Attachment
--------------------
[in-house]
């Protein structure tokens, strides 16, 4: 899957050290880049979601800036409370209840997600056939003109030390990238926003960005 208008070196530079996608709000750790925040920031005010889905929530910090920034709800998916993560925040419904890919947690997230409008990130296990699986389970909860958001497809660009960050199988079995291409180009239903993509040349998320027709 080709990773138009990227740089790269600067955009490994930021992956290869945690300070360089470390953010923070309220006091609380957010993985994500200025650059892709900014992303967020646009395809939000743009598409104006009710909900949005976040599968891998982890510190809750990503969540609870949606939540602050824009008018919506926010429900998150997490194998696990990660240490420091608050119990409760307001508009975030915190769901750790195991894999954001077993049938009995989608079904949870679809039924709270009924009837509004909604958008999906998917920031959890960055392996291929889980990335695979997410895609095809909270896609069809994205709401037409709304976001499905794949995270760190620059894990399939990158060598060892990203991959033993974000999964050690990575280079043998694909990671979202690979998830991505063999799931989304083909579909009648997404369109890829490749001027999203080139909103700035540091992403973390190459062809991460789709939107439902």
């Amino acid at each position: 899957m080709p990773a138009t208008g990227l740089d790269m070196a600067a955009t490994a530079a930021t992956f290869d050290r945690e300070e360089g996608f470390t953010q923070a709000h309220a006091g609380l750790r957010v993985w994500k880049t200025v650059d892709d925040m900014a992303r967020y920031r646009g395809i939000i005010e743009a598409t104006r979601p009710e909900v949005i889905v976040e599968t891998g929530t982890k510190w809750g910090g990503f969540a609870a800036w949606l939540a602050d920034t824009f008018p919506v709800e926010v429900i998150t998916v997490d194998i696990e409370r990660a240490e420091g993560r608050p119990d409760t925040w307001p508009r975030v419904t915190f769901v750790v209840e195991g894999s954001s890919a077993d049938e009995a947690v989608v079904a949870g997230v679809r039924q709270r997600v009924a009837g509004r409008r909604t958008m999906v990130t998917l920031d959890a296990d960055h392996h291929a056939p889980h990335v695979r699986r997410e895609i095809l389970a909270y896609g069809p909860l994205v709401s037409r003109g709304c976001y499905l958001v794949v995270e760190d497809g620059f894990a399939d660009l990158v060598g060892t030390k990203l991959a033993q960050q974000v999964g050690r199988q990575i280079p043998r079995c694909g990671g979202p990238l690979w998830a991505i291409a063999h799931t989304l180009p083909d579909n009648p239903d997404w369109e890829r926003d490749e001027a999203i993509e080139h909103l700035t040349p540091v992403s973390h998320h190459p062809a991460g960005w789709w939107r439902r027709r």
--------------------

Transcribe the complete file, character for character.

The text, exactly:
[in-house]
């Protein structure tokens, strides 16, 4: 899957050290880049979601800036409370209840997600056939003109030390990238926003960005 208008070196530079996608709000750790925040920031005010889905929530910090920034709800998916993560925040419904890919947690997230409008990130296990699986389970909860958001497809660009960050199988079995291409180009239903993509040349998320027709 080709990773138009990227740089790269600067955009490994930021992956290869945690300070360089470390953010923070309220006091609380957010993985994500200025650059892709900014992303967020646009395809939000743009598409104006009710909900949005976040599968891998982890510190809750990503969540609870949606939540602050824009008018919506926010429900998150997490194998696990990660240490420091608050119990409760307001508009975030915190769901750790195991894999954001077993049938009995989608079904949870679809039924709270009924009837509004909604958008999906998917920031959890960055392996291929889980990335695979997410895609095809909270896609069809994205709401037409709304976001499905794949995270760190620059894990399939990158060598060892990203991959033993974000999964050690990575280079043998694909990671979202690979998830991505063999799931989304083909579909009648997404369109890829490749001027999203080139909103700035540091992403973390190459062809991460789709939107439902």
């Amino acid at each position: 899957m080709p990773a138009t208008g990227l740089d790269m070196a600067a955009t490994a530079a930021t992956f290869d050290r945690e300070e360089g996608f470390t953010q923070a709000h309220a006091g609380l750790r957010v993985w994500k880049t200025v650059d892709d925040m900014a992303r967020y920031r646009g395809i939000i005010e743009a598409t104006r979601p009710e909900v949005i889905v976040e599968t891998g929530t982890k510190w809750g910090g990503f969540a609870a800036w949606l939540a602050d920034t824009f008018p919506v709800e926010v429900i998150t998916v997490d194998i696990e409370r990660a240490e420091g993560r608050p119990d409760t925040w307001p508009r975030v419904t915190f769901v750790v209840e195991g894999s954001s890919a077993d049938e009995a947690v989608v079904a949870g997230v679809r039924q709270r997600v009924a009837g509004r409008r909604t958008m999906v990130t998917l920031d959890a296990d960055h392996h291929a056939p889980h990335v695979r699986r997410e895609i095809l389970a909270y896609g069809p909860l994205v709401s037409r003109g709304c976001y499905l958001v794949v995270e760190d497809g620059f894990a399939d660009l990158v060598g060892t030390k990203l991959a033993q960050q974000v999964g050690r199988q990575i280079p043998r079995c694909g990671g979202p990238l690979w998830a991505i291409a063999h799931t989304l180009p083909d579909n009648p239903d997404w369109e890829r926003d490749e001027a999203i993509e080139h909103l700035t040349p540091v992403s973390h998320h190459p062809a991460g960005w789709w939107r439902r027709r």